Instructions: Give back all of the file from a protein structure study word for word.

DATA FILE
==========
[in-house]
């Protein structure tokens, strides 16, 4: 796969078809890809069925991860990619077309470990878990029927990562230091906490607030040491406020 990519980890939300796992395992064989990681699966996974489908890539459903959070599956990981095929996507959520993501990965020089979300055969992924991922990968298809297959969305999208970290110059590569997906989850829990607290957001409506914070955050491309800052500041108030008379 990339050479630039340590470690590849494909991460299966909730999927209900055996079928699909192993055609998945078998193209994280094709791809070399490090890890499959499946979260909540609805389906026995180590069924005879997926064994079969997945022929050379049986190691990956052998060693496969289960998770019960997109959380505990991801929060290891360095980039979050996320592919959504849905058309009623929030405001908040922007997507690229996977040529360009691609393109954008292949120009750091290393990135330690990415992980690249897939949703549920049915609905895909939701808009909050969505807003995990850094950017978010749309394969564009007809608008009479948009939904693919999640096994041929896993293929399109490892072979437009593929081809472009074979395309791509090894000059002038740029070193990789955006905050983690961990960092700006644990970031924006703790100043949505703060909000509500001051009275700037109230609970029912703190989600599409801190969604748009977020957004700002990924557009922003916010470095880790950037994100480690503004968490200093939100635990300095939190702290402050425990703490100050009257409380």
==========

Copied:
[in-house]
């Protein structure tokens, strides 16, 4: 796969078809890809069925991860990619077309470990878990029927990562230091906490607030040491406020 990519980890939300796992395992064989990681699966996974489908890539459903959070599956990981095929996507959520993501990965020089979300055969992924991922990968298809297959969305999208970290110059590569997906989850829990607290957001409506914070955050491309800052500041108030008379 990339050479630039340590470690590849494909991460299966909730999927209900055996079928699909192993055609998945078998193209994280094709791809070399490090890890499959499946979260909540609805389906026995180590069924005879997926064994079969997945022929050379049986190691990956052998060693496969289960998770019960997109959380505990991801929060290891360095980039979050996320592919959504849905058309009623929030405001908040922007997507690229996977040529360009691609393109954008292949120009750091290393990135330690990415992980690249897939949703549920049915609905895909939701808009909050969505807003995990850094950017978010749309394969564009007809608008009479948009939904693919999640096994041929896993293929399109490892072979437009593929081809472009074979395309791509090894000059002038740029070193990789955006905050983690961990960092700006644990970031924006703790100043949505703060909000509500001051009275700037109230609970029912703190989600599409801190969604748009977020957004700002990924557009922003916010470095880790950037994100480690503004968490200093939100635990300095939190702290402050425990703490100050009257409380």